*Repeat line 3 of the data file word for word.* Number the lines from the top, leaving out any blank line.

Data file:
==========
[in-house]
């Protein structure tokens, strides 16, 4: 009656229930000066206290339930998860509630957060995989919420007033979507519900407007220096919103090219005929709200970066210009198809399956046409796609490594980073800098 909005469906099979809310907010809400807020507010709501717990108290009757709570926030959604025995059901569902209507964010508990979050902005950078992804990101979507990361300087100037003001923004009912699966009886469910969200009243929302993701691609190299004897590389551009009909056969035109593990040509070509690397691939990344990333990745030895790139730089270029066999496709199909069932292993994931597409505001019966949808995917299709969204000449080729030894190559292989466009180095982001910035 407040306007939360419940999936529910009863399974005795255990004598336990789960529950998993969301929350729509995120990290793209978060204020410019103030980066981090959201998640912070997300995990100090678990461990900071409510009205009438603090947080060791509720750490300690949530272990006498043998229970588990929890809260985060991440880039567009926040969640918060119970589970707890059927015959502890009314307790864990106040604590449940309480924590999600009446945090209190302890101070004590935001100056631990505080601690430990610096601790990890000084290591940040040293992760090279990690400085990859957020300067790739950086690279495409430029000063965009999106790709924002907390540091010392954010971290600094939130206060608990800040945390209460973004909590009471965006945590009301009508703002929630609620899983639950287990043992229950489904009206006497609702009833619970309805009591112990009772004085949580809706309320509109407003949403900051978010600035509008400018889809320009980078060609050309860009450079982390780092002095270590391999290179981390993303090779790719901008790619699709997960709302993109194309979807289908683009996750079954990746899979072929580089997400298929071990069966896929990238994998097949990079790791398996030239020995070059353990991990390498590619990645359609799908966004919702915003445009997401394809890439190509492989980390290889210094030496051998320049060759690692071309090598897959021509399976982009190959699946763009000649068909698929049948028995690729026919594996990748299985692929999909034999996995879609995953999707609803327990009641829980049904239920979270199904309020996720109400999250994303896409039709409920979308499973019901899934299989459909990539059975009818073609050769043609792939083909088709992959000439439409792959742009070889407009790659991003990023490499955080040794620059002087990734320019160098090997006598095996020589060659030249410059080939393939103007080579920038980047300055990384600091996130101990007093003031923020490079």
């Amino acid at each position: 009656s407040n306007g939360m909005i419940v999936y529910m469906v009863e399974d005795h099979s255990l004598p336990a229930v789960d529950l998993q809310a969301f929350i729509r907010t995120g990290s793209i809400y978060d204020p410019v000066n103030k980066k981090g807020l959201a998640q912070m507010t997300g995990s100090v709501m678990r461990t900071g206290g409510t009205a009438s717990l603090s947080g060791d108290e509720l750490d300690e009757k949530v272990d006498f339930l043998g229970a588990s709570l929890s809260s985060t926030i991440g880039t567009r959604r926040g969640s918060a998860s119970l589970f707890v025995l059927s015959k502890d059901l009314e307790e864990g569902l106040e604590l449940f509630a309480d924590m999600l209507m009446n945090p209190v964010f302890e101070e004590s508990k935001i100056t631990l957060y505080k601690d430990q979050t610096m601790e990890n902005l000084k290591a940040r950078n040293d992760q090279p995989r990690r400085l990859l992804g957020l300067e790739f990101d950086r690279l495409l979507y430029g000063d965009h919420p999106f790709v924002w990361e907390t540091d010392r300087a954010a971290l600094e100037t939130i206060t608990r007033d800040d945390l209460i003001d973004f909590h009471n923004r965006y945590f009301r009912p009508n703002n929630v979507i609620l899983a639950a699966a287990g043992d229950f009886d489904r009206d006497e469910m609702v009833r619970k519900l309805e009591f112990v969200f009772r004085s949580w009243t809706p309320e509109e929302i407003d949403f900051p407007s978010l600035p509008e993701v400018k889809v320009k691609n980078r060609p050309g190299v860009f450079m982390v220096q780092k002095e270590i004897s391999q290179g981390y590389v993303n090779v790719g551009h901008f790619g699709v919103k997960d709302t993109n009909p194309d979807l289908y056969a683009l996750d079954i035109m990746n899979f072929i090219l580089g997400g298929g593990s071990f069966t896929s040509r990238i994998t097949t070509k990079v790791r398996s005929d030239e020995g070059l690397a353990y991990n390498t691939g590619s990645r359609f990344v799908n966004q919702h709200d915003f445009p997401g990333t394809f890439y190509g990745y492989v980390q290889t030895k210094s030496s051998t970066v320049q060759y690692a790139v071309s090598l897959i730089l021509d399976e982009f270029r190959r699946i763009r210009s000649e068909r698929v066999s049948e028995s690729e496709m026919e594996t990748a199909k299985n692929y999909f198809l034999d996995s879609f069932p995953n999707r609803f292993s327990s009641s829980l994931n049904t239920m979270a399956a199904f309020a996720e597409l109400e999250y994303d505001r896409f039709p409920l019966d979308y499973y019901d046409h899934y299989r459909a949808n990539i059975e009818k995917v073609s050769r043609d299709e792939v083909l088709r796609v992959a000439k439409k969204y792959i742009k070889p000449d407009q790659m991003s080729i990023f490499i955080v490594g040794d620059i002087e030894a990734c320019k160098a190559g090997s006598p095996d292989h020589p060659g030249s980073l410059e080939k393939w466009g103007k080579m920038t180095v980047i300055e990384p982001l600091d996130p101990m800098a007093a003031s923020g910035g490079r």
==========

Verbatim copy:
């Amino acid at each position: 009656s407040n306007g939360m909005i419940v999936y529910m469906v009863e399974d005795h099979s255990l004598p336990a229930v789960d529950l998993q809310a969301f929350i729509r907010t995120g990290s793209i809400y978060d204020p410019v000066n103030k980066k981090g807020l959201a998640q912070m507010t997300g995990s100090v709501m678990r461990t900071g206290g409510t009205a009438s717990l603090s947080g060791d108290e509720l750490d300690e009757k949530v272990d006498f339930l043998g229970a588990s709570l929890s809260s985060t926030i991440g880039t567009r959604r926040g969640s918060a998860s119970l589970f707890v025995l059927s015959k502890d059901l009314e307790e864990g569902l106040e604590l449940f509630a309480d924590m999600l209507m009446n945090p209190v964010f302890e101070e004590s508990k935001i100056t631990l957060y505080k601690d430990q979050t610096m601790e990890n902005l000084k290591a940040r950078n040293d992760q090279p995989r990690r400085l990859l992804g957020l300067e790739f990101d950086r690279l495409l979507y430029g000063d965009h919420p999106f790709v924002w990361e907390t540091d010392r300087a954010a971290l600094e100037t939130i206060t608990r007033d800040d945390l209460i003001d973004f909590h009471n923004r965006y945590f009301r009912p009508n703002n929630v979507i609620l899983a639950a699966a287990g043992d229950f009886d489904r009206d006497e469910m609702v009833r619970k519900l309805e009591f112990v969200f009772r004085s949580w009243t809706p309320e509109e929302i407003d949403f900051p407007s978010l600035p509008e993701v400018k889809v320009k691609n980078r060609p050309g190299v860009f450079m982390v220096q780092k002095e270590i004897s391999q290179g981390y590389v993303n090779v790719g551009h901008f790619g699709v919103k997960d709302t993109n009909p194309d979807l289908y056969a683009l996750d079954i035109m990746n899979f072929i090219l580089g997400g298929g593990s071990f069966t896929s040509r990238i994998t097949t070509k990079v790791r398996s005929d030239e020995g070059l690397a353990y991990n390498t691939g590619s990645r359609f990344v799908n966004q919702h709200d915003f445009p997401g990333t394809f890439y190509g990745y492989v980390q290889t030895k210094s030496s051998t970066v320049q060759y690692a790139v071309s090598l897959i730089l021509d399976e982009f270029r190959r699946i763009r210009s000649e068909r698929v066999s049948e028995s690729e496709m026919e594996t990748a199909k299985n692929y999909f198809l034999d996995s879609f069932p995953n999707r609803f292993s327990s009641s829980l994931n049904t239920m979270a399956a199904f309020a996720e597409l109400e999250y994303d505001r896409f039709p409920l019966d979308y499973y019901d046409h899934y299989r459909a949808n990539i059975e009818k995917v073609s050769r043609d299709e792939v083909l088709r796609v992959a000439k439409k969204y792959i742009k070889p000449d407009q790659m991003s080729i990023f490499i955080v490594g040794d620059i002087e030894a990734c320019k160098a190559g090997s006598p095996d292989h020589p060659g030249s980073l410059e080939k393939w466009g103007k080579m920038t180095v980047i300055e990384p982001l600091d996130p101990m800098a007093a003031s923020g910035g490079r």